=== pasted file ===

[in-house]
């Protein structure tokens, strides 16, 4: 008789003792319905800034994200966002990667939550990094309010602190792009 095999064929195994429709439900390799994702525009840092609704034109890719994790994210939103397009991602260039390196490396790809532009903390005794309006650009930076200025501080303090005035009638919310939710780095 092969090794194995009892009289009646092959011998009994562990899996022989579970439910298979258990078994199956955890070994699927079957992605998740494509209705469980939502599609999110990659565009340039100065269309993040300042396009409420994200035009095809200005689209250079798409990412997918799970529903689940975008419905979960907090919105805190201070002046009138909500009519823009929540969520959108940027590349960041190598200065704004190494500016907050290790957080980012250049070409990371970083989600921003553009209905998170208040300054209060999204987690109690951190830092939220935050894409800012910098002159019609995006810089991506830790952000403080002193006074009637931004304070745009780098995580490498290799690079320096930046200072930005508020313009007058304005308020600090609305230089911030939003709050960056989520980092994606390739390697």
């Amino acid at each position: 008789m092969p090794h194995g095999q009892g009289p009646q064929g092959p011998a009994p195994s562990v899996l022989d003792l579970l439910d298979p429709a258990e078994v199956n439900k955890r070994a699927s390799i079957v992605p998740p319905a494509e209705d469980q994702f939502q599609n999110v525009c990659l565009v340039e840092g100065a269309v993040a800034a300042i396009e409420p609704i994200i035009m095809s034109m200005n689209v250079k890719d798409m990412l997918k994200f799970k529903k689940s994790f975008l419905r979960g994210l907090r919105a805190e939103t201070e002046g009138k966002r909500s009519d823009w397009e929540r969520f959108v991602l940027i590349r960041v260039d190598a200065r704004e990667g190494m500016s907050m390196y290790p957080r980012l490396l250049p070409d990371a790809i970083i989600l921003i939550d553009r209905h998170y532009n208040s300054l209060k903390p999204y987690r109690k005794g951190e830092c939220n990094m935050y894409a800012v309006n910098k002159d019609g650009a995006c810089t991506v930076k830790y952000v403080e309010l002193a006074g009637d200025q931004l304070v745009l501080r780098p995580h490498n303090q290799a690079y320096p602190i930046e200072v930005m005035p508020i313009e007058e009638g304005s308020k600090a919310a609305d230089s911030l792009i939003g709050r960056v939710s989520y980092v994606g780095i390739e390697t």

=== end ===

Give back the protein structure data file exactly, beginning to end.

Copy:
[in-house]
């Protein structure tokens, strides 16, 4: 008789003792319905800034994200966002990667939550990094309010602190792009 095999064929195994429709439900390799994702525009840092609704034109890719994790994210939103397009991602260039390196490396790809532009903390005794309006650009930076200025501080303090005035009638919310939710780095 092969090794194995009892009289009646092959011998009994562990899996022989579970439910298979258990078994199956955890070994699927079957992605998740494509209705469980939502599609999110990659565009340039100065269309993040300042396009409420994200035009095809200005689209250079798409990412997918799970529903689940975008419905979960907090919105805190201070002046009138909500009519823009929540969520959108940027590349960041190598200065704004190494500016907050290790957080980012250049070409990371970083989600921003553009209905998170208040300054209060999204987690109690951190830092939220935050894409800012910098002159019609995006810089991506830790952000403080002193006074009637931004304070745009780098995580490498290799690079320096930046200072930005508020313009007058304005308020600090609305230089911030939003709050960056989520980092994606390739390697």
């Amino acid at each position: 008789m092969p090794h194995g095999q009892g009289p009646q064929g092959p011998a009994p195994s562990v899996l022989d003792l579970l439910d298979p429709a258990e078994v199956n439900k955890r070994a699927s390799i079957v992605p998740p319905a494509e209705d469980q994702f939502q599609n999110v525009c990659l565009v340039e840092g100065a269309v993040a800034a300042i396009e409420p609704i994200i035009m095809s034109m200005n689209v250079k890719d798409m990412l997918k994200f799970k529903k689940s994790f975008l419905r979960g994210l907090r919105a805190e939103t201070e002046g009138k966002r909500s009519d823009w397009e929540r969520f959108v991602l940027i590349r960041v260039d190598a200065r704004e990667g190494m500016s907050m390196y290790p957080r980012l490396l250049p070409d990371a790809i970083i989600l921003i939550d553009r209905h998170y532009n208040s300054l209060k903390p999204y987690r109690k005794g951190e830092c939220n990094m935050y894409a800012v309006n910098k002159d019609g650009a995006c810089t991506v930076k830790y952000v403080e309010l002193a006074g009637d200025q931004l304070v745009l501080r780098p995580h490498n303090q290799a690079y320096p602190i930046e200072v930005m005035p508020i313009e007058e009638g304005s308020k600090a919310a609305d230089s911030l792009i939003g709050r960056v939710s989520y980092v994606g780095i390739e390697t």